As I’ve noted over the last week or so, Herman Cain’s gimmicky 9-9-9 plan is receiving increased scrutiny from conservatives weary of a value added tax (or VAT). Grover Norquist, president of Americans for Tax Reform and prominent conservative, elaborated on his criticism of Cain’s plan yesterday on the Morning Joe:
Grover Norquist, the president of Americans for Tax Reform, the anti-tax advocacy group best known for soliciting pledges from politicians not to support any legislation that would raise taxes, said Thursday that he did not support Herman Cain’s 9-9-9 tax reform proposal.
“It’s like having three needles in your arm taking blood out. It’s much more dangerous than just one,” Norquist said on MSNBC.
Cain’s proposal would replace the current code with a 9 percent tax on all personal income, corporate income and sales.
Liberals have argued that the plan would be regressive — raising the taxes of the poor and middle classes, while lowering those of the rich — and inadequate to fund the federal government, while conservatives have warned that enabling the federal government to impose a sales tax would open up a new way for future generations to raise taxes on Americans.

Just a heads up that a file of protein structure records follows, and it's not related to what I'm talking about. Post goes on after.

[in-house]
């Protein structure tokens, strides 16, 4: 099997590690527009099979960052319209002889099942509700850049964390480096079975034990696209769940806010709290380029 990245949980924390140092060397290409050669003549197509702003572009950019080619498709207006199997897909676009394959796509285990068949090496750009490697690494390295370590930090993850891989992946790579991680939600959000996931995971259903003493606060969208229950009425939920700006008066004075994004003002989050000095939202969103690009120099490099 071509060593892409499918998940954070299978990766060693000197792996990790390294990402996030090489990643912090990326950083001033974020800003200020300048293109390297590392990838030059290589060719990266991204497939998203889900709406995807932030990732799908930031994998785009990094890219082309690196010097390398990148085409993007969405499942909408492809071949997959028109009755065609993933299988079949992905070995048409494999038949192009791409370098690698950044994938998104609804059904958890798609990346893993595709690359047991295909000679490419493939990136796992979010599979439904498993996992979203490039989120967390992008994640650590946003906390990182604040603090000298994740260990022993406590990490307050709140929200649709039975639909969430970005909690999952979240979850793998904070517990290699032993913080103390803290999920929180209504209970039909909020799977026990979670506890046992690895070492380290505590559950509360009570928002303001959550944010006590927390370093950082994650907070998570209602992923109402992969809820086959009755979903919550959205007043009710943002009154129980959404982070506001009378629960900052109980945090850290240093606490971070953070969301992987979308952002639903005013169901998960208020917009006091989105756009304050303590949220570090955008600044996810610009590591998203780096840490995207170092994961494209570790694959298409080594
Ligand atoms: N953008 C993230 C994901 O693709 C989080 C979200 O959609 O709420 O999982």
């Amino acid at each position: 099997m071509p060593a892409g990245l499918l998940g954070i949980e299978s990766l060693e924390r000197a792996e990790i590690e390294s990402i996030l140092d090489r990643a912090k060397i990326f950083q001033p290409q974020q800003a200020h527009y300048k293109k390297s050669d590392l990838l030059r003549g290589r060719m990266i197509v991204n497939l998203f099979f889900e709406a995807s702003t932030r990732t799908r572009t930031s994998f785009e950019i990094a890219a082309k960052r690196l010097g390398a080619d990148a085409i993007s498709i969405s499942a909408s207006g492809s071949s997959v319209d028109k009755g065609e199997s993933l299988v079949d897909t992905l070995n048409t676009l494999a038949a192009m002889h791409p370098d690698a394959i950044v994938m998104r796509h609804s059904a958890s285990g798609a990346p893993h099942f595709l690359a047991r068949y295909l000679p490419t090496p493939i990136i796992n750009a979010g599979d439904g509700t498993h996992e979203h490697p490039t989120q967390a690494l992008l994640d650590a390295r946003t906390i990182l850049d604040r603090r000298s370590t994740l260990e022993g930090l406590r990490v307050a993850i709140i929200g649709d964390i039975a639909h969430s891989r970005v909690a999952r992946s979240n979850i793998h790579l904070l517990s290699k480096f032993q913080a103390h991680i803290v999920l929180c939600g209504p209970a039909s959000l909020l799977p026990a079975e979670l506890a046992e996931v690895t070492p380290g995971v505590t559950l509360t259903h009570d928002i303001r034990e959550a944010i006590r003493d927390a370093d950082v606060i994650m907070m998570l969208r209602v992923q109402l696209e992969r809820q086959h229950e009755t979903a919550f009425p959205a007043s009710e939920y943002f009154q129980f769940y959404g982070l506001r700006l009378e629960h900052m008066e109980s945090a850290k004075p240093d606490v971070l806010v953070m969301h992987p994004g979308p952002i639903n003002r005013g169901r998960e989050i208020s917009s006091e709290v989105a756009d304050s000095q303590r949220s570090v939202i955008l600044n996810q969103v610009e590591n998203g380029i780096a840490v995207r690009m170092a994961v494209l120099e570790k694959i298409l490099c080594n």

“With the caveat that I understand this cry of rage that people have about the present structure and wanting to do something radically different, I’m much more comfortable taking the present mess and chipping away at it like an ice sculpture to get it down to what you want,” Norquist said.
The Washington Post ran the numbers on Cain’s plan and found that the math doesn’t quite add up, though it’s unclear if the conservative base is listening to reasonable criticisms and concerns with the plan. Insistance that Cain is right and everyone else is wrong is, especially when the guts of the plan haven’t laid out, just isn’t enough.